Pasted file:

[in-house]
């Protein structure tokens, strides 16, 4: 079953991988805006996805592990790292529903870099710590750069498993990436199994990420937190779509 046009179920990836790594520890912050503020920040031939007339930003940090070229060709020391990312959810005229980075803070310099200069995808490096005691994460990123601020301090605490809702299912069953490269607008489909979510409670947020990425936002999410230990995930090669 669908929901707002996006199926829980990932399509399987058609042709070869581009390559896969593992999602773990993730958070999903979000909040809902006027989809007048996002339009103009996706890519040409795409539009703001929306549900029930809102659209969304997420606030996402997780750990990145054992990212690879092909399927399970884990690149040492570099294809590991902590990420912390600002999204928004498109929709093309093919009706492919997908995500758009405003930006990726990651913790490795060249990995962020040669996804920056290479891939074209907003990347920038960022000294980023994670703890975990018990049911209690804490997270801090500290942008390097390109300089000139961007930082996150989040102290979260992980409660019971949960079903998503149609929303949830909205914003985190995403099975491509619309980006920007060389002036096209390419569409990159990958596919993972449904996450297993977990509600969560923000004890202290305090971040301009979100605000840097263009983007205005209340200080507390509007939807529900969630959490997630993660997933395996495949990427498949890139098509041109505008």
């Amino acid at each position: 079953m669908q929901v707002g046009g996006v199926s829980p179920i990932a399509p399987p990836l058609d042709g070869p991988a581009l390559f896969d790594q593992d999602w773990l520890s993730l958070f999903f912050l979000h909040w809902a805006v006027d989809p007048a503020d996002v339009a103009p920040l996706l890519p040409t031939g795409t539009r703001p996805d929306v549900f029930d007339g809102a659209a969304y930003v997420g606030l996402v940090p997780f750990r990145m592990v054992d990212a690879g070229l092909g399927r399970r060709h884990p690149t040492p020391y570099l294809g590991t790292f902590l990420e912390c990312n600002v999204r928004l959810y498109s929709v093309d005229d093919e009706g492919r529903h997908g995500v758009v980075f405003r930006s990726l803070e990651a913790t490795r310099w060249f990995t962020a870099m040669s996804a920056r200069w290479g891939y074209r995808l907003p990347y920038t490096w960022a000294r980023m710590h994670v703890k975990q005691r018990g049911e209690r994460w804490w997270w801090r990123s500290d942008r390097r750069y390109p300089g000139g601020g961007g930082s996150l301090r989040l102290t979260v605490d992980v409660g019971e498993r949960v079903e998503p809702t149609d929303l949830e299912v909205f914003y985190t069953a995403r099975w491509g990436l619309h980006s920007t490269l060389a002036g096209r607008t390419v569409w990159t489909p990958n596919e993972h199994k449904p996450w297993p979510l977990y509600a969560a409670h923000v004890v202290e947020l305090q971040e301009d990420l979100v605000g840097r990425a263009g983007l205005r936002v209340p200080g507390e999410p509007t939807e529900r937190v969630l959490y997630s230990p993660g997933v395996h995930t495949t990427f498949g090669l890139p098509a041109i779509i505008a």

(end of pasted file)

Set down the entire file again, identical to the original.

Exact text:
[in-house]
């Protein structure tokens, strides 16, 4: 079953991988805006996805592990790292529903870099710590750069498993990436199994990420937190779509 046009179920990836790594520890912050503020920040031939007339930003940090070229060709020391990312959810005229980075803070310099200069995808490096005691994460990123601020301090605490809702299912069953490269607008489909979510409670947020990425936002999410230990995930090669 669908929901707002996006199926829980990932399509399987058609042709070869581009390559896969593992999602773990993730958070999903979000909040809902006027989809007048996002339009103009996706890519040409795409539009703001929306549900029930809102659209969304997420606030996402997780750990990145054992990212690879092909399927399970884990690149040492570099294809590991902590990420912390600002999204928004498109929709093309093919009706492919997908995500758009405003930006990726990651913790490795060249990995962020040669996804920056290479891939074209907003990347920038960022000294980023994670703890975990018990049911209690804490997270801090500290942008390097390109300089000139961007930082996150989040102290979260992980409660019971949960079903998503149609929303949830909205914003985190995403099975491509619309980006920007060389002036096209390419569409990159990958596919993972449904996450297993977990509600969560923000004890202290305090971040301009979100605000840097263009983007205005209340200080507390509007939807529900969630959490997630993660997933395996495949990427498949890139098509041109505008």
């Amino acid at each position: 079953m669908q929901v707002g046009g996006v199926s829980p179920i990932a399509p399987p990836l058609d042709g070869p991988a581009l390559f896969d790594q593992d999602w773990l520890s993730l958070f999903f912050l979000h909040w809902a805006v006027d989809p007048a503020d996002v339009a103009p920040l996706l890519p040409t031939g795409t539009r703001p996805d929306v549900f029930d007339g809102a659209a969304y930003v997420g606030l996402v940090p997780f750990r990145m592990v054992d990212a690879g070229l092909g399927r399970r060709h884990p690149t040492p020391y570099l294809g590991t790292f902590l990420e912390c990312n600002v999204r928004l959810y498109s929709v093309d005229d093919e009706g492919r529903h997908g995500v758009v980075f405003r930006s990726l803070e990651a913790t490795r310099w060249f990995t962020a870099m040669s996804a920056r200069w290479g891939y074209r995808l907003p990347y920038t490096w960022a000294r980023m710590h994670v703890k975990q005691r018990g049911e209690r994460w804490w997270w801090r990123s500290d942008r390097r750069y390109p300089g000139g601020g961007g930082s996150l301090r989040l102290t979260v605490d992980v409660g019971e498993r949960v079903e998503p809702t149609d929303l949830e299912v909205f914003y985190t069953a995403r099975w491509g990436l619309h980006s920007t490269l060389a002036g096209r607008t390419v569409w990159t489909p990958n596919e993972h199994k449904p996450w297993p979510l977990y509600a969560a409670h923000v004890v202290e947020l305090q971040e301009d990420l979100v605000g840097r990425a263009g983007l205005r936002v209340p200080g507390e999410p509007t939807e529900r937190v969630l959490y997630s230990p993660g997933v395996h995930t495949t990427f498949g090669l890139p098509a041109i779509i505008a």